He sat on the edge of the unit and again, dropped down until he was hanging from its side. And then, the distance minimised as much as he could, he let go, landing in a heap on the far wall. Grumbling, he got to his feet and looked above him, at the walls, paintings hanging horizontally, his dining table and chairs now suspended on a wooden wall, fifteen feet above him.

The Artist grew excited at this fresh development in his creative life. This physical experience could provide a radical shift of perspective so I can look at the world through a completely different lens. This phenomenon provides an opportunity to reimagine the physical and psychological reality I previously thought of as fixed as something more flexible, mutable, and light. Feverishly, he considered the artistic possibilities his new perspective afforded. He considered the colours, the shapes the conceptual possibilities that he could now exploit. He looked around these familiar yet strange surroundings for his easel and paints before remembering with a shudder that they were in his bedroom.

And so he jumped and jumped and jumped. But as he leaped, arms outstretched for the kitchen units out of reach above him, he realised there was no way back out of his living room.

And it was then that he finally saw the true gravity of his situation.


An English writer of dark, humorous, paranoiac fiction, James Burr is the author of Ugly Stories for Beautiful People and is working on a novel titled Razor Moccasins. You can follow him on Twitter and find more of his stories here. 


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Presenting: The Modern Monarchist

A new absurdist e-zine has emerged from The Strange Edge. Presenting…


Download the first issue HERE

Support Michael Allen Rose via PATREON!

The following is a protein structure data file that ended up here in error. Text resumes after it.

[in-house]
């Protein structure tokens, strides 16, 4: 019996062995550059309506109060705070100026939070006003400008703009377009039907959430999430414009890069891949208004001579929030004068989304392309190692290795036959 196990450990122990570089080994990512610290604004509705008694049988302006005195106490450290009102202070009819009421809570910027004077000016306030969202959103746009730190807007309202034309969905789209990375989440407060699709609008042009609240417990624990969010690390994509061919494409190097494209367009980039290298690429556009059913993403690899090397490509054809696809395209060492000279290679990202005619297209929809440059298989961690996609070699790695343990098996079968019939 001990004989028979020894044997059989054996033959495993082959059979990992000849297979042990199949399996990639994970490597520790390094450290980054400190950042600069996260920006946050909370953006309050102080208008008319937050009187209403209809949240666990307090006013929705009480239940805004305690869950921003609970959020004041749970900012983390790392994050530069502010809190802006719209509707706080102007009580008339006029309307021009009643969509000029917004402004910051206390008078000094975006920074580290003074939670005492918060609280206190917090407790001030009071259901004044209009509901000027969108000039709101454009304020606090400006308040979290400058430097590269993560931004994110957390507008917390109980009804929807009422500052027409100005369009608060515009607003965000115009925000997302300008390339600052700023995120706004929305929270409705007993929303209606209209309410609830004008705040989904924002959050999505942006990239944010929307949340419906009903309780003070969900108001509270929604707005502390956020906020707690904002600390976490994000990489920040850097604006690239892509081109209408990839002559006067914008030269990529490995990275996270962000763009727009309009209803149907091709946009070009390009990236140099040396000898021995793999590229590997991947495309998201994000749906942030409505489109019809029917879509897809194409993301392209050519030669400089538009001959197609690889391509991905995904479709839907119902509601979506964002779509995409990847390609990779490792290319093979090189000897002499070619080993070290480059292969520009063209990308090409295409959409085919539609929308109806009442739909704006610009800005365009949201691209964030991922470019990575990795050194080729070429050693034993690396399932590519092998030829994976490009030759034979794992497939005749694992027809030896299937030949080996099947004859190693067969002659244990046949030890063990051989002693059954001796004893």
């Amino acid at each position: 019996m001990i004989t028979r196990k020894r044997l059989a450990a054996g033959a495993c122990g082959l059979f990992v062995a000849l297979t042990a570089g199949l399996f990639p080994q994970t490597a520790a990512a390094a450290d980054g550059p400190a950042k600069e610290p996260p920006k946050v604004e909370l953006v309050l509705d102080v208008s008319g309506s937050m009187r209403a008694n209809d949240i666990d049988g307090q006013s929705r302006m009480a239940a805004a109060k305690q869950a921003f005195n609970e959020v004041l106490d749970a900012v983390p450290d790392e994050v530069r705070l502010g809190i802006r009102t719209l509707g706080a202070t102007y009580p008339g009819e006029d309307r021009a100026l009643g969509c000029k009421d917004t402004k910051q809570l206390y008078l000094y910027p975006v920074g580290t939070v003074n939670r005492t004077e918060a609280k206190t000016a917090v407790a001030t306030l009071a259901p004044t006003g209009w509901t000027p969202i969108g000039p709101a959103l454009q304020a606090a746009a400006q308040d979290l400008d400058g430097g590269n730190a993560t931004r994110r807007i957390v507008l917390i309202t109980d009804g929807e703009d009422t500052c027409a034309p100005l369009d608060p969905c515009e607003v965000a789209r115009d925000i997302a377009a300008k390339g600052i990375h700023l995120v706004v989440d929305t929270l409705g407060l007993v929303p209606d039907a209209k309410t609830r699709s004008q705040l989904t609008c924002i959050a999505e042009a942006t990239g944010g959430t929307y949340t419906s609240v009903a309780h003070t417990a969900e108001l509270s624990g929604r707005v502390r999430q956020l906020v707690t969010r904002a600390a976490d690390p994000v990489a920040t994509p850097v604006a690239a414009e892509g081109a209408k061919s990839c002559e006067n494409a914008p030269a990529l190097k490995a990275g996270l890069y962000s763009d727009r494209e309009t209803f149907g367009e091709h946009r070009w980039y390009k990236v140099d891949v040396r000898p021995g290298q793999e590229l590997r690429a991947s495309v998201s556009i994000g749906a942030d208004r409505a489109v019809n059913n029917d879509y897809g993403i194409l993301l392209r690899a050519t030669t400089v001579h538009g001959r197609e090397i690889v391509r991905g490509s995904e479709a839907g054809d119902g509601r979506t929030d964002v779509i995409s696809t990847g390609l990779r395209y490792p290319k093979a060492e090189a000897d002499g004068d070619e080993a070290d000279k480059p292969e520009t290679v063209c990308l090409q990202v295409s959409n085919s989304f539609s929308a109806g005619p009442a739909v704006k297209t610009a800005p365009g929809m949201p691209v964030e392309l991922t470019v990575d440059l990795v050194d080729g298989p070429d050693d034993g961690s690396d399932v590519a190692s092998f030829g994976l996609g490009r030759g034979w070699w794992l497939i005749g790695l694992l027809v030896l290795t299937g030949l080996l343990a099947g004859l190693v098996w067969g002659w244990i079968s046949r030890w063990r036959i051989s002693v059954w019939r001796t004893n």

Hi! My name is Michael Allen Rose, and I’m a Chicago based author, musician and performance artist. I’ve worked in a variety of mediums, but the things I’m most proud of and known for are probably my books, such as Party Wolves In My Skull and Embry: Hard Boiled from Eraserhead Press and Boiled Americans from Bizarro Pulp Press. I make and perform industrial music under the name Flood Damage, collaborate with other musicians such as the Slow Poisoner, and play in the Nine Inch Nails tribute band Now I’m Nothing.

As far as performance projects go, I’m mostly interested in creating funny, crazy readings from my stories and books. I also occasionally work in the theatre as RoShamBo, host the Ultimate Bizarro Showdown at the annual BizarroCon, and create burlesque with and without my partner Sauda Namir. It’s incredibly fulfilling to play in so many sandboxes and connect with so many different artistic communities.

You can see more of all the crazy stuff I do first-hand at my multi-media website here!

For the last decade or so, I’ve been working my way up the corporate ladder in the real estate industry and working in compliance, but in February 2017, I lost my job unexpectedly. It’s a little scary, and you can imagine how uncertain I felt about everything. I thought a lot about what I might do next, from substitute teaching to driving for a ride-share service, to freelancing as a copy editor or a production assistant. I may end up doing all of the above, trying to make ends meet, but what I really want to do is lean into the things I’m passionate about. Things like my stories and songs and creative projects, and the things that fill my soul with happiness and fulfillment!

I didn’t plan to leave corporate America, but I’m looking at this as an opportunity instead of an obstacle. With the help of my friends, fans and community, I plan to put out a ton of new content. The plan is to live the artist’s hustle without the stability of my 9-to-5! I have so much crazy creative stuff I want to share with people, and I’m very excited to connect with the folks who like what I do. Believe me, I understand how much it means if you contribute to my patreon. Your hard earned money means something, and all I can promise is that I remember the people who support me very dearly, and I plan to spoil you as much as possible with content and connectivity. It’s time to embrace my art and change my life. With your help, together, we’ll make art happen!